Some python packages require additional tools and libraries for compilation. A few examples are CMake, LLVM, Rust, etc. Having them installed in your environment will help pip to install packages without any additional manual steps. You can refer to Linaro’s wiki page that lists instructions and additional requirements for those.
When porting to a new platform, you have to choose between a native and a cross compilation workflow. That’s what we present in this section. More detailed information is available on our wiki.
If your library is a pure python one, you’re good to go. If you depend on C/C++ code, keep on reading.
When porting is needed
If your package is a pure python one, there is nothing to do. Pip can create and use “none” packages that don’t target a specific architecture, and they can be created from any machine. If that’s the case, you can skip this whole section.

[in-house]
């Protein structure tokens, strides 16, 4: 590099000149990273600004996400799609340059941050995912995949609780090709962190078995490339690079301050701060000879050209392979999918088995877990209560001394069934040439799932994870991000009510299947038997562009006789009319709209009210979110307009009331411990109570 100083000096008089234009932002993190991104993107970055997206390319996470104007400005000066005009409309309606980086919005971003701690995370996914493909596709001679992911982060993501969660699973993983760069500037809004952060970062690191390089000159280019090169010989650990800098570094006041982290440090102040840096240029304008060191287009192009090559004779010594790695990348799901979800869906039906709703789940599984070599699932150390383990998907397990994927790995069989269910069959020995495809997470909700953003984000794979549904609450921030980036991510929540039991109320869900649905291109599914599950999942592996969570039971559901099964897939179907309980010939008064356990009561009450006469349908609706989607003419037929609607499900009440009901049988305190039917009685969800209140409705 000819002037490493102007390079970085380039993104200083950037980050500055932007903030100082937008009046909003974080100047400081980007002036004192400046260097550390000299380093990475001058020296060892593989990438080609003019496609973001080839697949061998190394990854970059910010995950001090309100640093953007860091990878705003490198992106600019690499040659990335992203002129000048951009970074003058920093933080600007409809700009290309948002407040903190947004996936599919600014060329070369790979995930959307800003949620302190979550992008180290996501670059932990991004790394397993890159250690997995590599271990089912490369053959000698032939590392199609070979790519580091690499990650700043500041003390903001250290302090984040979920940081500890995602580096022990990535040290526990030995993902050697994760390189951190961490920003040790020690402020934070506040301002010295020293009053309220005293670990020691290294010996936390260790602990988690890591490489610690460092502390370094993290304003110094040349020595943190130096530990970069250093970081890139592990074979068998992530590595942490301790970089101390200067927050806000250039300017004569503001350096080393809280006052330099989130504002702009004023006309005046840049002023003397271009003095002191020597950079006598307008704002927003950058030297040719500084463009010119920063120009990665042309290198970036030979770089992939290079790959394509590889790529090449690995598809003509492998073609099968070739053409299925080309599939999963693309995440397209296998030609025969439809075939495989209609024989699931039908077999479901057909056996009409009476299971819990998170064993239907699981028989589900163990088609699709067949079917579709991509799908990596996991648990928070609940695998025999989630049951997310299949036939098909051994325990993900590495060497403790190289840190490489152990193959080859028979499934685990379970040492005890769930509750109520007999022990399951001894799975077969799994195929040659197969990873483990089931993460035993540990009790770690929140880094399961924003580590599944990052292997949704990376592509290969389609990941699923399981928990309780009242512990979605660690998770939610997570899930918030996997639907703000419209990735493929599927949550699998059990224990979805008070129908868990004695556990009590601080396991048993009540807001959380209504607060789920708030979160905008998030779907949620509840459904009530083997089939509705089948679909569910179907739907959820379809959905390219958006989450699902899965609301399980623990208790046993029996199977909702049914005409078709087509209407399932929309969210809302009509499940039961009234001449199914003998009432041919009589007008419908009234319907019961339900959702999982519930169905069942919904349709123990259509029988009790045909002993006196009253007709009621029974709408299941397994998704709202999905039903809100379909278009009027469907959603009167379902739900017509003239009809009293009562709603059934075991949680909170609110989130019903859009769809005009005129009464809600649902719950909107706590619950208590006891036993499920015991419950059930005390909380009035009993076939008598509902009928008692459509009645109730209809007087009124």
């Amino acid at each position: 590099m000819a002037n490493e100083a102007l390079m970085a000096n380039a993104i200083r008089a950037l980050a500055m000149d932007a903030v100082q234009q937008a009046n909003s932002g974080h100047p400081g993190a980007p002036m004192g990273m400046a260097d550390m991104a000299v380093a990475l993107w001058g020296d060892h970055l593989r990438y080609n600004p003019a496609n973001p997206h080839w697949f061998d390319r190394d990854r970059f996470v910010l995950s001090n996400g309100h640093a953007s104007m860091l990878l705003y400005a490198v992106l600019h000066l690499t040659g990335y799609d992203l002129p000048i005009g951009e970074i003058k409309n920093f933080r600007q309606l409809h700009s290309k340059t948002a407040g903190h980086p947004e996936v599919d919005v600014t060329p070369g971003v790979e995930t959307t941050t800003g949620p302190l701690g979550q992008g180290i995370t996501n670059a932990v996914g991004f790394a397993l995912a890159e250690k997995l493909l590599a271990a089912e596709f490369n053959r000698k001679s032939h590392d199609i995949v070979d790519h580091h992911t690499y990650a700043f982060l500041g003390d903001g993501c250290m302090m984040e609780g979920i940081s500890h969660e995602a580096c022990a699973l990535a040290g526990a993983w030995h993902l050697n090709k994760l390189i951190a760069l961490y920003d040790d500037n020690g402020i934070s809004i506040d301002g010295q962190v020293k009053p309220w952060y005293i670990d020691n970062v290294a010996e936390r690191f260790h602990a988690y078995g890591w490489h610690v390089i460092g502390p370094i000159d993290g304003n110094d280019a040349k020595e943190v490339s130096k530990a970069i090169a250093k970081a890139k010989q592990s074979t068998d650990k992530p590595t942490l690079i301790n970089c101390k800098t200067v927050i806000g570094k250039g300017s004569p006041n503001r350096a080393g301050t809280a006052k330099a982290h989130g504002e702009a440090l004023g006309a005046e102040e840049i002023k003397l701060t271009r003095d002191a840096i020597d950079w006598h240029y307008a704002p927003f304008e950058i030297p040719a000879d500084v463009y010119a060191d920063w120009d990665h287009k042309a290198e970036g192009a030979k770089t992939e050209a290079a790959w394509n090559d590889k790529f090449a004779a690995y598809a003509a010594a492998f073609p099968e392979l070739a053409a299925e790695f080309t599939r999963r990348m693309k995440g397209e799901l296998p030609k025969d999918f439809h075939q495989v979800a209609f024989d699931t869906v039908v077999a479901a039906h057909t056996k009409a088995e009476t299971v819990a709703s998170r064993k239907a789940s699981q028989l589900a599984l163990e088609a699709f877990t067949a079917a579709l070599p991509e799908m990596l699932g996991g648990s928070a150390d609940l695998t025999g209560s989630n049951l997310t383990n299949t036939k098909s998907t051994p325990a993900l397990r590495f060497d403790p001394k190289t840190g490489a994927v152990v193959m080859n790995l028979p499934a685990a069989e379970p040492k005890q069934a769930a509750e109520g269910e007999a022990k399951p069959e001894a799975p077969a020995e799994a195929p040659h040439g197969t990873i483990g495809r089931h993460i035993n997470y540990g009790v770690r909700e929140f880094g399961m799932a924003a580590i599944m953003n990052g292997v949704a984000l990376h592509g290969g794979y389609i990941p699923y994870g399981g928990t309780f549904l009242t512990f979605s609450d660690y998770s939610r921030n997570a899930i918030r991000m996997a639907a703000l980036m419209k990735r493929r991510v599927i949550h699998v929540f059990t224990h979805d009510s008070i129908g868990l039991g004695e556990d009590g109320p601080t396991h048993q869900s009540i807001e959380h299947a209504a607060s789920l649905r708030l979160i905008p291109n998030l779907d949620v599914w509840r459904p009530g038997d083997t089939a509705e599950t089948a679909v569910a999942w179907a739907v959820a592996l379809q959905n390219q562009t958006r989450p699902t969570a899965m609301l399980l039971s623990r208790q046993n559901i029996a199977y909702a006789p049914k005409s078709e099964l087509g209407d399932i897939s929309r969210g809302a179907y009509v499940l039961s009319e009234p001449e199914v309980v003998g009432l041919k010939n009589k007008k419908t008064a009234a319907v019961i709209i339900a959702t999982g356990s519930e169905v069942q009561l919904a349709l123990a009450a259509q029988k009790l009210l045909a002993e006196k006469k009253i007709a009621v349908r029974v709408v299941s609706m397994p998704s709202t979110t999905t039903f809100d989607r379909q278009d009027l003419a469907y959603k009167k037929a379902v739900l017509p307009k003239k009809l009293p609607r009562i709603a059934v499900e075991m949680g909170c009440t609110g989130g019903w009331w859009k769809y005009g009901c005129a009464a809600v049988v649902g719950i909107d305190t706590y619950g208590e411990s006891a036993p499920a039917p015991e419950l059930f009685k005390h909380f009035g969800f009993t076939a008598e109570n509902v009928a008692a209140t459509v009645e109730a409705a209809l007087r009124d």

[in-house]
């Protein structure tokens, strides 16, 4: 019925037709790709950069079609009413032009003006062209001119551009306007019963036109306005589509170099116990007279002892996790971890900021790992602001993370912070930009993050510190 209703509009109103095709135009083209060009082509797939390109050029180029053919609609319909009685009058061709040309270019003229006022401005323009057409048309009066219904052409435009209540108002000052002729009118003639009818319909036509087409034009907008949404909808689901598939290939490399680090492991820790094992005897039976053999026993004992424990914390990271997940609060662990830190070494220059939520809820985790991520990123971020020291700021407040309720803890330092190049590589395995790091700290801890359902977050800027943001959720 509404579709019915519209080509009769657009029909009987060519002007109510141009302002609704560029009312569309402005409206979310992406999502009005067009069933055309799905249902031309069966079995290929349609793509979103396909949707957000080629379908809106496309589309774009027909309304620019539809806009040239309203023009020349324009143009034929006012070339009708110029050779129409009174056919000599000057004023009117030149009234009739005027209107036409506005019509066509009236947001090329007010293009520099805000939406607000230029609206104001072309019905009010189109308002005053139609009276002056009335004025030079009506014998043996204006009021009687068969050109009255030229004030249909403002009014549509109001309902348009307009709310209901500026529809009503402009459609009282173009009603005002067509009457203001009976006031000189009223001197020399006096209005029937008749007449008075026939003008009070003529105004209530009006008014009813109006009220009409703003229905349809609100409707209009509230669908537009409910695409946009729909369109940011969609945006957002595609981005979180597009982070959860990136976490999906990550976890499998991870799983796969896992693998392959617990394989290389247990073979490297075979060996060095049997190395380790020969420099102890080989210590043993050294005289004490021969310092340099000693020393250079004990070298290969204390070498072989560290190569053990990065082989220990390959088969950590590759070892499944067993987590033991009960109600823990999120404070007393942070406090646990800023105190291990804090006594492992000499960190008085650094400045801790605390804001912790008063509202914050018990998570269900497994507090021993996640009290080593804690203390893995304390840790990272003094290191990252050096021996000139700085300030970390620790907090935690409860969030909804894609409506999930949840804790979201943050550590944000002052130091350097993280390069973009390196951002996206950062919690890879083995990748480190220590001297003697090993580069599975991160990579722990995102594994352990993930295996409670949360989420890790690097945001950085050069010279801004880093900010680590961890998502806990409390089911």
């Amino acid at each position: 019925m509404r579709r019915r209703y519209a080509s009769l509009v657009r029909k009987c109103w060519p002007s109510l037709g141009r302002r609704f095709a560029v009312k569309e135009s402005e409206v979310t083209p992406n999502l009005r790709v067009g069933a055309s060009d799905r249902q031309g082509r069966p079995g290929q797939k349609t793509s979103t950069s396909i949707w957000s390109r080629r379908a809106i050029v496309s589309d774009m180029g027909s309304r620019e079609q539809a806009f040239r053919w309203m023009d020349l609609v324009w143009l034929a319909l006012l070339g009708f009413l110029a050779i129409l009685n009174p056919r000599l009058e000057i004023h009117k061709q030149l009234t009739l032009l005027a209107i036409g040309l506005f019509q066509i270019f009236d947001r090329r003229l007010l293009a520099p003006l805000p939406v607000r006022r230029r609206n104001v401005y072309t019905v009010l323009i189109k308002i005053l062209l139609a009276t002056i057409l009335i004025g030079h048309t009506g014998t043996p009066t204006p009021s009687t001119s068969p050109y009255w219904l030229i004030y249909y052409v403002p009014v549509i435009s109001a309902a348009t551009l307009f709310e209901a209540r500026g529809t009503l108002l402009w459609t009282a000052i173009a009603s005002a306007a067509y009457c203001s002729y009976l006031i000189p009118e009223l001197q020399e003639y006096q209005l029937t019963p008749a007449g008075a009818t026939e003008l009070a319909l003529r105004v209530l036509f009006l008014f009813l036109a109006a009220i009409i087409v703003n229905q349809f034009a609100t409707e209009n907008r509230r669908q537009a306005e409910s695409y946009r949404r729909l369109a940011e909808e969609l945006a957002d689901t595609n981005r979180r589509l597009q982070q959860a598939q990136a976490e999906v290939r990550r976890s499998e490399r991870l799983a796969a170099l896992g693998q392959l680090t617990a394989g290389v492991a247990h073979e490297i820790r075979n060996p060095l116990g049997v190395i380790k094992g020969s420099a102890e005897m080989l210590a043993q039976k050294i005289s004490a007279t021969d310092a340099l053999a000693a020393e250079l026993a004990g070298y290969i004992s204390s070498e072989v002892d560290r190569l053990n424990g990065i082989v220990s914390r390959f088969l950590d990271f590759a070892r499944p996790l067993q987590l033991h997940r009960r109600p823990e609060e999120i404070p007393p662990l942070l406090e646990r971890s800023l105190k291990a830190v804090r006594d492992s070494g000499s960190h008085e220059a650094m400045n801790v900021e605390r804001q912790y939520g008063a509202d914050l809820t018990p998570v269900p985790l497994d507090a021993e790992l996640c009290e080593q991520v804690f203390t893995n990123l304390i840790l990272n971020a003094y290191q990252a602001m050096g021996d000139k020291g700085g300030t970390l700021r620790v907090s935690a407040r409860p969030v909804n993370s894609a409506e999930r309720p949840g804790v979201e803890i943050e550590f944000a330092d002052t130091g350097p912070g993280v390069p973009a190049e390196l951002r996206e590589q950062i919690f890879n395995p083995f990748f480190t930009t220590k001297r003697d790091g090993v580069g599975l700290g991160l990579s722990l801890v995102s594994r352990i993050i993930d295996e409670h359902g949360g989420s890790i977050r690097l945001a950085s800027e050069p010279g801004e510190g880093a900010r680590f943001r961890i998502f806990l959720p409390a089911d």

However, if you are using native code, through C/C++ for instance, you’ll have to make it work for Windows on Arm. Keep on reading to discover possible solutions.
The good news is that everything is already handled in Python. It will correctly compile your package, without any further work needed. What’s more, working natively allows you to run tests. However, accessing a Windows on Arm machine might be the tough part. As of today, there is no “free” solution for that, you’ll have to invest in some technology:
- Any Windows on Arm Laptop/Tablet ( for example, the Microsoft Surface Pro X, Lenovo Thinkpad X13s, HP Elite Folio, Samsung Galaxy Book Go)
- Now available: Microsoft Volterra. A great devkit for developers.
- Raspberry Pi 4: Small but cheap and flexible to use. Here is how to install Windows on it.
Apple M1: You can run a Windows on Arm machine for free and easily using UTM. Pricey but might be worth it if you need to support that platform, too.
Since April 2022, it’s possible to run Windows on Arm on Azure.
So far, there is no platform supporting Windows on Arm as a runner (in particular, it is lacking on GitHub and Azure DevOps). However, you can still set up your own machine and register it as a self hosted runner for your favourite environment. We tried that for GitHub, Azure DevOps, and Gitlab and it’s working well.
If you can’t have a dedicated machine, you can still try to cross compile your package. However, you’ll lose the ability to run tests.
To enable cross compilation, some environment variables control: